Catostrophes are likely to be more swift, global and devastating in our interconnected world, says Martin Rees, so scientists must join forces to keep us safe.
The cover of the Bulletin of the Atomic Scientists – founded in 1945 by Manhattan Project physicists troubled by the consequences of their work – depicts a clock. The closeness of its hands to midnight indicates the editorial board’s view of the degree of peril the world is in. Recently, those hands have been creeping forward, and stand now at two and a half minutes to midnight.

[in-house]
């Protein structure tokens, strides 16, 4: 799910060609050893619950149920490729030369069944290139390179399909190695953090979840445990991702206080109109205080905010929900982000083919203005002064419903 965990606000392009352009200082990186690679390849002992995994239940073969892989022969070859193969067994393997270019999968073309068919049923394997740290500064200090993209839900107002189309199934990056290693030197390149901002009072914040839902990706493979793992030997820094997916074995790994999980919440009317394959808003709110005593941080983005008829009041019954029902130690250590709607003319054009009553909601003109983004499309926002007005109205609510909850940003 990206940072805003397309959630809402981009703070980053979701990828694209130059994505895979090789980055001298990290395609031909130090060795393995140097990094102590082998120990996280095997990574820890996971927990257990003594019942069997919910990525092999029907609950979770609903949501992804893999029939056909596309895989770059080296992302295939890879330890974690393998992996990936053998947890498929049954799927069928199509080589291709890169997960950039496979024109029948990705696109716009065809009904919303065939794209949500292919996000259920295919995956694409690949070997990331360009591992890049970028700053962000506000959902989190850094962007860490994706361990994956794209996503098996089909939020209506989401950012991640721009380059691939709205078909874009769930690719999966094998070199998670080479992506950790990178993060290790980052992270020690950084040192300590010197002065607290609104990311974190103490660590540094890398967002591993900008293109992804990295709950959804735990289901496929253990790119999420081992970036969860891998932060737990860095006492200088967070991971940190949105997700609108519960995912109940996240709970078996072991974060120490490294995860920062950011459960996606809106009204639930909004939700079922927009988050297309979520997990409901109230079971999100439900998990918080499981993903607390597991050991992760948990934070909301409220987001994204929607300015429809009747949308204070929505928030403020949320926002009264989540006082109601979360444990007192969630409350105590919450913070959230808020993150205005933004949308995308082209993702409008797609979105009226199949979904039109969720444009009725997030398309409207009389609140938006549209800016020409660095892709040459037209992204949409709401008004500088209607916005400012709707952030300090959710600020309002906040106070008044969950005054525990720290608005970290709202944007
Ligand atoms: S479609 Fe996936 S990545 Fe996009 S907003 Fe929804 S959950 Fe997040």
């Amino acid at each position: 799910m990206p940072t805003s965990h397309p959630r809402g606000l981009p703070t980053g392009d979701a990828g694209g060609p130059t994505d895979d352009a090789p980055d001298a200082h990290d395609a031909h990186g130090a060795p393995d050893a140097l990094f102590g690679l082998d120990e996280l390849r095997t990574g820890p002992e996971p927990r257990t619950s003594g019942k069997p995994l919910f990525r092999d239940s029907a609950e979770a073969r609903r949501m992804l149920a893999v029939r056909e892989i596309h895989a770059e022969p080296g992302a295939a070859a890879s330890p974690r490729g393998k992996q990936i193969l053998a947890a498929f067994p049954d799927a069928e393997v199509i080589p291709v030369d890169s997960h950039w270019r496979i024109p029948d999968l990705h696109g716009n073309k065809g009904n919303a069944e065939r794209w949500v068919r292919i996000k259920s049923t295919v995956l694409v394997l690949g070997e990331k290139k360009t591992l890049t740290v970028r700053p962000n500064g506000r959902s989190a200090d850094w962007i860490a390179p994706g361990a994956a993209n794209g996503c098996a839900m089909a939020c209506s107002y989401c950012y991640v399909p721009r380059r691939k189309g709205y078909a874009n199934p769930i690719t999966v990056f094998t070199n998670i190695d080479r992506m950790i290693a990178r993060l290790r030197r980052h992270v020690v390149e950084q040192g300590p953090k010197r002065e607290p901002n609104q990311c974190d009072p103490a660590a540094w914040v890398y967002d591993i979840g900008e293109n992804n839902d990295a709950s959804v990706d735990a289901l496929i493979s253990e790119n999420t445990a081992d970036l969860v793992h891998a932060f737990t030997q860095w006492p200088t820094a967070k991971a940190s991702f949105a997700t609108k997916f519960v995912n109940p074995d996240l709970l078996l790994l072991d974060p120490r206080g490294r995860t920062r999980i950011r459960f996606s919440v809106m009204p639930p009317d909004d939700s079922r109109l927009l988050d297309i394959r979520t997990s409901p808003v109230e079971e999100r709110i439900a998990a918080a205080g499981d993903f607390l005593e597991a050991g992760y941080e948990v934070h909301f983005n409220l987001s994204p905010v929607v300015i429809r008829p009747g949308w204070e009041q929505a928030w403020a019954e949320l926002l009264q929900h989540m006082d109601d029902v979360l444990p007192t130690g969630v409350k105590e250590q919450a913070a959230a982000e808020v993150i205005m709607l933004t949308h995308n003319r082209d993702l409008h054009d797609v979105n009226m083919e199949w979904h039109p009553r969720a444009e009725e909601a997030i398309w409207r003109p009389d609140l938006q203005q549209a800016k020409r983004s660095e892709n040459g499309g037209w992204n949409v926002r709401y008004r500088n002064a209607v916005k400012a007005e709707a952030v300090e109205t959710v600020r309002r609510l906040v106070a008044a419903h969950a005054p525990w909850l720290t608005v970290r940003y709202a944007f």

That trend partly reflects the growing risk of localised nuclear conflict. But it’s mainly for other reasons. Nuclear bombs are 20th-century science. But the Promethean power of 21st-century science confronts us with new threats and ethical conundrums.